There is a small, profitable business at the heart of HMV. It's just not clear if it can escape the large, loss-making business that surrounds it.

Jazzie B: Taking a John The Baptist role

Good news, British music scene. Jazzie B thinks he's spotted a saviour:

Dappy from N-Dubz could save British music, according to Jazzie B.

The Soul II Soul star - who was made an Officer of the Order of the British Empire (OBE) for his services to British music in 2008 - thinks artists have to rely too heavily on collaborations to get a break in the charts, but has earmarked Dappy as one step ahead of the competition.
If Dappy is the answer, you've got to wonder if the question was even worth framing.

Gordon in the morning: In the teeth of common sense

Nicola Roberts has had her teeth fixed. Strangely, this seems to be unacceptable cosmetic surgery for Gordon, who has decided to poke fun at her:

NICOLA ROBERTS could always join The Beano if her singing career goes up the spout.
I'm not sure how a real person would "join" a comic, even if she had teeth.

Did I say it was Gordon who was having a go? Oh, no, let me correct that:
Her GIRLS ALOUD bandmates have poked fun at her new teeth by nicknaming her Gnashers.
Yes, it's "the rest of Girls Aloud" who are doing the laughing. Because, you know, it'd be unseemly for a man in his 30s pointing and giggling at a younger girl who had worries about her appearance.

Still, it's better than the dull story about one of Kasabian giving a boxer an England shirt, which appears to be little more than free advertising for Umbro.

Wednesday, June 29, 2011

MySpace CEO: Exciting news - you're fired

Techcrunch has got hold of the email MySpace staff were just sent (what, didn't Mike Jones think that posting an update on his MySpace profile would be good enough?)

From: Mike Jones
Sent: Wednesday, June 29, 2011 11:26 AM
To: Myspace All
Importance: High


Today, we are announcing that Myspace will be acquired by Specific Media, one of the world’s leading online media and advertising platforms. Over the next few days you will be hearing from the team at Specific, including their CEO, Tim Vanderhook, regarding their exciting plans for Myspace and how it fits in with the overall vision of their company.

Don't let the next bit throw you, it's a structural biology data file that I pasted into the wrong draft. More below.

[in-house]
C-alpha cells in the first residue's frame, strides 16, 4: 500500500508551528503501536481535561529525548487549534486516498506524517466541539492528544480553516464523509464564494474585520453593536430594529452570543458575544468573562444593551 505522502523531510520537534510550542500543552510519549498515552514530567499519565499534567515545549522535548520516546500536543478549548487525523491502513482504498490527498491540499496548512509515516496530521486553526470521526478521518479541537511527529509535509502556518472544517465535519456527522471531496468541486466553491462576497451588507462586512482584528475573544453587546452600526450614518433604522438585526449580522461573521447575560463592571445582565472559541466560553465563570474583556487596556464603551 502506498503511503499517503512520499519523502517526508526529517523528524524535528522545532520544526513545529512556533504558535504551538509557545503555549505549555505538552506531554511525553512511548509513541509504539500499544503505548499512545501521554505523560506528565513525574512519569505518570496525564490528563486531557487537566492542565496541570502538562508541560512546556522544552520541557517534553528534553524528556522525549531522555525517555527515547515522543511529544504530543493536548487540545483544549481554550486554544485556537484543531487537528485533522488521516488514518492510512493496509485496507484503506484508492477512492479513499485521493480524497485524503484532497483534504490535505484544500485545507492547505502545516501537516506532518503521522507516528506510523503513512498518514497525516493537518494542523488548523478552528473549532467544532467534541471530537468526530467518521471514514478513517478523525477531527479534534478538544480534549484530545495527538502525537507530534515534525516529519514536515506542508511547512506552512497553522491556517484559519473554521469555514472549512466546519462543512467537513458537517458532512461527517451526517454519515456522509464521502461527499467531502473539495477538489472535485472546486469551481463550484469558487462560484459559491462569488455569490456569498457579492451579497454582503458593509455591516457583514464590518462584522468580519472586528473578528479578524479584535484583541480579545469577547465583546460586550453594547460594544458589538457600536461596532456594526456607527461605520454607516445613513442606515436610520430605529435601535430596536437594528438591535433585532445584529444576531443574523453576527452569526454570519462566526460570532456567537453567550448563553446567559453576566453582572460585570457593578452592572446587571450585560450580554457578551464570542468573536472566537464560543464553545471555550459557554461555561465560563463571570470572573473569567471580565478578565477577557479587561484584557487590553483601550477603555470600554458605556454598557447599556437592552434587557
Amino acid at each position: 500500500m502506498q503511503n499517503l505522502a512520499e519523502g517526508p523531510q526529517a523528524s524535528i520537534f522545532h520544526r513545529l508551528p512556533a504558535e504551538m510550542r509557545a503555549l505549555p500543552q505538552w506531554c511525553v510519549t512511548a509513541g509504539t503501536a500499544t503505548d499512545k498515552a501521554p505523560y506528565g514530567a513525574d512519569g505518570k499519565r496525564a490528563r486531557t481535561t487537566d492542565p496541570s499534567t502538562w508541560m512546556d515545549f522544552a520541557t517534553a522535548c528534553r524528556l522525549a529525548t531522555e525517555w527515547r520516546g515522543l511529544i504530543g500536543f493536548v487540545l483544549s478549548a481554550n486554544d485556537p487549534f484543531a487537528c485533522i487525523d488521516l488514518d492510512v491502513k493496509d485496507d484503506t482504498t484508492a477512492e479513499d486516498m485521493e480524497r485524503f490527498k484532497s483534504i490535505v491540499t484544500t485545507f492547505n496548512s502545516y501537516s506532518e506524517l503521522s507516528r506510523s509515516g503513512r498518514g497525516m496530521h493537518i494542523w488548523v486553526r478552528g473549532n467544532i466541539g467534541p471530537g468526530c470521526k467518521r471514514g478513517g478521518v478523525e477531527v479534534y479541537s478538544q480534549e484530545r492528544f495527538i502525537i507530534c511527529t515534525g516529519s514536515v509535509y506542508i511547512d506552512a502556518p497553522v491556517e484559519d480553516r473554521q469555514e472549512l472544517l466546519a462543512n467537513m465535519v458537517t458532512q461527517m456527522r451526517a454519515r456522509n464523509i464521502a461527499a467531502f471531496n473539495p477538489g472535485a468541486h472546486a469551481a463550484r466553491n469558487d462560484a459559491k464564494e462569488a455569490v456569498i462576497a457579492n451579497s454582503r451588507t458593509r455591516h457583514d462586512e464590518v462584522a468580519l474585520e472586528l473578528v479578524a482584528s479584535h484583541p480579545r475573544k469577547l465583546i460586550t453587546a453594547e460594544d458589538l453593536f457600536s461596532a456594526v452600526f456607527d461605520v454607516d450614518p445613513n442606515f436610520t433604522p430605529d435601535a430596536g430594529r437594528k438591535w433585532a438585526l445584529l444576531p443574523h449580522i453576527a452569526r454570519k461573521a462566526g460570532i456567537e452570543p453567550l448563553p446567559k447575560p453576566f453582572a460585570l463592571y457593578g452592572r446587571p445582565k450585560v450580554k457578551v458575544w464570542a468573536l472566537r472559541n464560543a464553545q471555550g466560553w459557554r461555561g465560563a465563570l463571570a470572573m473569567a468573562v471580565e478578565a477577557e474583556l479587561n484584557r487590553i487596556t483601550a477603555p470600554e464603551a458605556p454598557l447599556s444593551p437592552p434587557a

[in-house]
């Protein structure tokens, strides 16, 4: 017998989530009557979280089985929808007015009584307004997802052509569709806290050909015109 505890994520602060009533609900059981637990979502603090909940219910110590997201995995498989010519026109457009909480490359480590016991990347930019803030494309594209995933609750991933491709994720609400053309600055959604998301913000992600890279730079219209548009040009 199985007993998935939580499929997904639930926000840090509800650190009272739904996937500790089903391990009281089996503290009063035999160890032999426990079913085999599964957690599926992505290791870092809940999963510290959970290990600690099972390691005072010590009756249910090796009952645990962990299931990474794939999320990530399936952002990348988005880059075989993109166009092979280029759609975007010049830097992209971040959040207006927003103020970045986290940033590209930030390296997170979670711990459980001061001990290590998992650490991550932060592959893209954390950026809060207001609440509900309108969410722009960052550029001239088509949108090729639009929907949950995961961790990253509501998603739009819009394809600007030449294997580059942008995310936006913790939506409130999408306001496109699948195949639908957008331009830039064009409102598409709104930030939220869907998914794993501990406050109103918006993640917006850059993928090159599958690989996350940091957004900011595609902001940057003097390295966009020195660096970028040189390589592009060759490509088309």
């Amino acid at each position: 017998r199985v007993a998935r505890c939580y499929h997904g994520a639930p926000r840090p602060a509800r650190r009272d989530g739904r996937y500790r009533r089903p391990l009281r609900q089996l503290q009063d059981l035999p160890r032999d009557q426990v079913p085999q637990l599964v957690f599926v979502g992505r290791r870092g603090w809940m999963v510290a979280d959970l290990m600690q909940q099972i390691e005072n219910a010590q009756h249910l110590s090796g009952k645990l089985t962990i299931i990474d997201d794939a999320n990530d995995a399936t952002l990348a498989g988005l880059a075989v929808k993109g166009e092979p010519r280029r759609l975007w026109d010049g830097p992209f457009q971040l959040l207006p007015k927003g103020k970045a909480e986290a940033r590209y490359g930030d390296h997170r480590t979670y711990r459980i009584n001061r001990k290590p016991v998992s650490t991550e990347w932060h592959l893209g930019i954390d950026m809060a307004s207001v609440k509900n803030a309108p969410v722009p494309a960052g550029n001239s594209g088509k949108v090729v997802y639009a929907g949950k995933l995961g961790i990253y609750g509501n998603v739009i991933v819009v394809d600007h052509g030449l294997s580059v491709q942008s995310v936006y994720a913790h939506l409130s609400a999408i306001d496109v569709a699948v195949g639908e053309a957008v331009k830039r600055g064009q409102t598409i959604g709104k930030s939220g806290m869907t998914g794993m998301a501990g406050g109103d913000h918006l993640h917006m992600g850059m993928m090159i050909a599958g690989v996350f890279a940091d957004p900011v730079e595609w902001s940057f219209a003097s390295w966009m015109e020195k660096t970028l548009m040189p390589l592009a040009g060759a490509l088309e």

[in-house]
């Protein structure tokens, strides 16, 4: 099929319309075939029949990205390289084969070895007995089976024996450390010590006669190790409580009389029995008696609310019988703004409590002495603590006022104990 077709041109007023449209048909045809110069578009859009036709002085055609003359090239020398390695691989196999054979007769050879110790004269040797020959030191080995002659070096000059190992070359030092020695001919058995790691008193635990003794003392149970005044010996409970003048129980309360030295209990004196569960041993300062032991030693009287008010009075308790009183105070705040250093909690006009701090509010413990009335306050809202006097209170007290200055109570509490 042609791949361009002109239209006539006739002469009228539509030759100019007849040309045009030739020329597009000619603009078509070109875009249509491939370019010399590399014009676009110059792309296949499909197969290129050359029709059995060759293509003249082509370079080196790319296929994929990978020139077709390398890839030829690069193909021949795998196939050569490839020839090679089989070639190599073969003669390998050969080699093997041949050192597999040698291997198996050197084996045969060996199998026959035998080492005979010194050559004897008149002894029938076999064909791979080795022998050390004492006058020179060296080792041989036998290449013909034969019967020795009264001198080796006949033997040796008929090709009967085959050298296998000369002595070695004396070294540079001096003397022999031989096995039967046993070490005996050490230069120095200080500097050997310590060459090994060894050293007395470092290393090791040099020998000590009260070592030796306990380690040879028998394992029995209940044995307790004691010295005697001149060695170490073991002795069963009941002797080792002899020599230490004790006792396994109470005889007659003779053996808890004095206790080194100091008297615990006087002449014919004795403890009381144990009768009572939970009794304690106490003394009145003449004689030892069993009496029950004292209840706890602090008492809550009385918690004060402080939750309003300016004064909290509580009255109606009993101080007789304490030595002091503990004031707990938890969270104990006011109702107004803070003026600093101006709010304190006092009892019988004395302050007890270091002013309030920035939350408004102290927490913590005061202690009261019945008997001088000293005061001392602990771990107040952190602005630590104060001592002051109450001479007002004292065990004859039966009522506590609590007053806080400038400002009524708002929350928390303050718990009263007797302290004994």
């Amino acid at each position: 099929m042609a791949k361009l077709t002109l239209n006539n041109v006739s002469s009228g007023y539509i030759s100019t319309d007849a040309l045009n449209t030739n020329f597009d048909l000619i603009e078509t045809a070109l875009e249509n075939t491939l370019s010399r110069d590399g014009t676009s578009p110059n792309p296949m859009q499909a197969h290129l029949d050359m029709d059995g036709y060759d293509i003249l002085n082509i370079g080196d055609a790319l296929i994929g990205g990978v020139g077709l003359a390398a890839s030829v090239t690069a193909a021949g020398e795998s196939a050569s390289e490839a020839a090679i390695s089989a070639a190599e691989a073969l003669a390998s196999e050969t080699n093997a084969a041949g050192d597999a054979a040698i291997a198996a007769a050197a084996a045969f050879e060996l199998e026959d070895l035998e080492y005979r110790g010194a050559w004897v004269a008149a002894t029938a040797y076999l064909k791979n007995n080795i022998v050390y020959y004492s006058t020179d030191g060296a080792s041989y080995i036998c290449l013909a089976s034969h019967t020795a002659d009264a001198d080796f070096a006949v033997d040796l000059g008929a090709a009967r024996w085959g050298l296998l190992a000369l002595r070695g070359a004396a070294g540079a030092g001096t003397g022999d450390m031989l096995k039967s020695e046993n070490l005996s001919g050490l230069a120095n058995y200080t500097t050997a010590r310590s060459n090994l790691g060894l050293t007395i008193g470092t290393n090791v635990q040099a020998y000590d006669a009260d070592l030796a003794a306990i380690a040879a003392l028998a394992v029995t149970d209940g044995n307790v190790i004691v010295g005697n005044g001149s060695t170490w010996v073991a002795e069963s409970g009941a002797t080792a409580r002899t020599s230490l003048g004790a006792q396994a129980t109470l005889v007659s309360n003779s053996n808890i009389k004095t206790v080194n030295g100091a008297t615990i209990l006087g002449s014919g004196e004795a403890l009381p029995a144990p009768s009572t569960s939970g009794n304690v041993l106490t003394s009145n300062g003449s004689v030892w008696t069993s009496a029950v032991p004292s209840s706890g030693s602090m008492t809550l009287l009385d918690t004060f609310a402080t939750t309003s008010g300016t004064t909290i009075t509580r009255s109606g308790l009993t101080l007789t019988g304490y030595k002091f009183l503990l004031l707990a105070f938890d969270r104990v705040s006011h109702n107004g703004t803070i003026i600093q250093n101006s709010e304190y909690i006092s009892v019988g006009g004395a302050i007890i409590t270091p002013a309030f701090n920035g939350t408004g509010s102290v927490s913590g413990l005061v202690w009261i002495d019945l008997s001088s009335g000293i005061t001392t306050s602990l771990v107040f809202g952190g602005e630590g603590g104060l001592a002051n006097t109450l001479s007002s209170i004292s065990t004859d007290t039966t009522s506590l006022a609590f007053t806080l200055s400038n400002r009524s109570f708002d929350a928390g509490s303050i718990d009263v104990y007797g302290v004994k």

In conjunction with the deal, we are conducting a series of restructuring initiatives, including a significant reduction in our workforce. I will assist Specific with the transition over the next two months before departing my role as Myspace CEO.

I wanted to take a minute to thank you all for the incredible experience it has been to lead this company and to work closely with all of you over the past several years. While I regret we won’t be working together at Myspace any longer, I am very proud of the work we have done here and believe we have performed with excellence – even under extremely difficult circumstances.

My time here at Myspace represents the most engaging and challenging time of my professional career. I have found our team to be comprised of the best people I have come across in our industry.

You can read the press release below. Once again, thank you for all of your hard work and dedication.


It's not clear, but I suspect Mike's exciting severance package will be better than that of the other exciting people losing their jobs in the exciting plans that Specific have.

MySpace finds a new home

According to reports, Rupert Murdoch and News International have offloaded MySpace to Specific Media.

They're mainly an advertising outfit; apparently they've paid $35million for somewhere between 90 and 95 per cent of the site.

It's not entirely apparent that Specific have any specific plans for the music wing of the failing social network.

Morrissey: People hate it when I become successful

Morrissey is currently, shall we say, between record deals, and it's because he's so popular, reports ContactMusic:

Legendary singer Morrissey still cannot get a record deal and thinks his previous success is hindering his career.
Is that so, Mozzer?
He said: "There's not much I can do about it. Once it becomes public that you aren't signed, you assume that anyone who wants you will come and get you.

"I think labels for the most part want to sign new discoveries so that that label alone is seen to be responsible for the rise of the artist. Not many labels want bands who have already made their mark, because their success is usually attributed to some other label somewhere else at another time.

"Most artists are remembered for the albums that introduced them, or that made their success. For this reason, the press only write about me in terms of the Smiths story, and the fact that I've had three solo number one albums - or even 25 years of eventful solo activity - is never mentioned anywhere. Odd."
I suppose it is possible that labels would rather sign a new act than someone who is already incredibly popular. It's well recorded that record labels are almost supernaturally averse to signing sure things, much preferring to ignore easy number one albums with an established act in favour of spunking cash away on a bunch of teenagers who may or may not prove to be the new Birdland.

Maybe Morrissey is having trouble finding a label because nobody wants an artist who spends a lot of his time grumpily explaining what that isn't racist, actually.

Or perhaps its because - although he has done quite well in terms of chart position, only one of his solo records has managed more than 300,000 sales and the most recent, Years Of Refusal hasn't even earned a silver disc yet, two years in. A guaranteed top ten act, then, but one unlikely to shift 60,000 copies.